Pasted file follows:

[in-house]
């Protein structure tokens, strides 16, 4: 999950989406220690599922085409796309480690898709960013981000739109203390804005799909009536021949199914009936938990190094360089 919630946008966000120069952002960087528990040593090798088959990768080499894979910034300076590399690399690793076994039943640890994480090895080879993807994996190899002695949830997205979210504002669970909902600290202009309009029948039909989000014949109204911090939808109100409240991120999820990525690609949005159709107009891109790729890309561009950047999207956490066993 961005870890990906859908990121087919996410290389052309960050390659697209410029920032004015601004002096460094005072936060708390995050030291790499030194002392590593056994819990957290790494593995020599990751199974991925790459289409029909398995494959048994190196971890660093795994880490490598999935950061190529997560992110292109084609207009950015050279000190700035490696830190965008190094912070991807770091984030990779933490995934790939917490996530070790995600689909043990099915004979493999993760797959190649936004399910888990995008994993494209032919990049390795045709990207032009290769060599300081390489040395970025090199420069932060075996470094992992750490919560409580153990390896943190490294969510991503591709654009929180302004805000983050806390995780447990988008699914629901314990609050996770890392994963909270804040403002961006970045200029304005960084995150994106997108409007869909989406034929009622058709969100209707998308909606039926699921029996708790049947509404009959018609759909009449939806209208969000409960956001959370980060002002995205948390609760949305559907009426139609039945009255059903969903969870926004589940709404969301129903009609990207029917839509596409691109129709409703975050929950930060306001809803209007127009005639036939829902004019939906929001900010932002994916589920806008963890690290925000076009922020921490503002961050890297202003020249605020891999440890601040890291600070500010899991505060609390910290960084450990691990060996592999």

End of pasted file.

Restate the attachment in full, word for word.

[in-house]
């Protein structure tokens, strides 16, 4: 999950989406220690599922085409796309480690898709960013981000739109203390804005799909009536021949199914009936938990190094360089 919630946008966000120069952002960087528990040593090798088959990768080499894979910034300076590399690399690793076994039943640890994480090895080879993807994996190899002695949830997205979210504002669970909902600290202009309009029948039909989000014949109204911090939808109100409240991120999820990525690609949005159709107009891109790729890309561009950047999207956490066993 961005870890990906859908990121087919996410290389052309960050390659697209410029920032004015601004002096460094005072936060708390995050030291790499030194002392590593056994819990957290790494593995020599990751199974991925790459289409029909398995494959048994190196971890660093795994880490490598999935950061190529997560992110292109084609207009950015050279000190700035490696830190965008190094912070991807770091984030990779933490995934790939917490996530070790995600689909043990099915004979493999993760797959190649936004399910888990995008994993494209032919990049390795045709990207032009290769060599300081390489040395970025090199420069932060075996470094992992750490919560409580153990390896943190490294969510991503591709654009929180302004805000983050806390995780447990988008699914629901314990609050996770890392994963909270804040403002961006970045200029304005960084995150994106997108409007869909989406034929009622058709969100209707998308909606039926699921029996708790049947509404009959018609759909009449939806209208969000409960956001959370980060002002995205948390609760949305559907009426139609039945009255059903969903969870926004589940709404969301129903009609990207029917839509596409691109129709409703975050929950930060306001809803209007127009005639036939829902004019939906929001900010932002994916589920806008963890690290925000076009922020921490503002961050890297202003020249605020891999440890601040890291600070500010899991505060609390910290960084450990691990060996592999």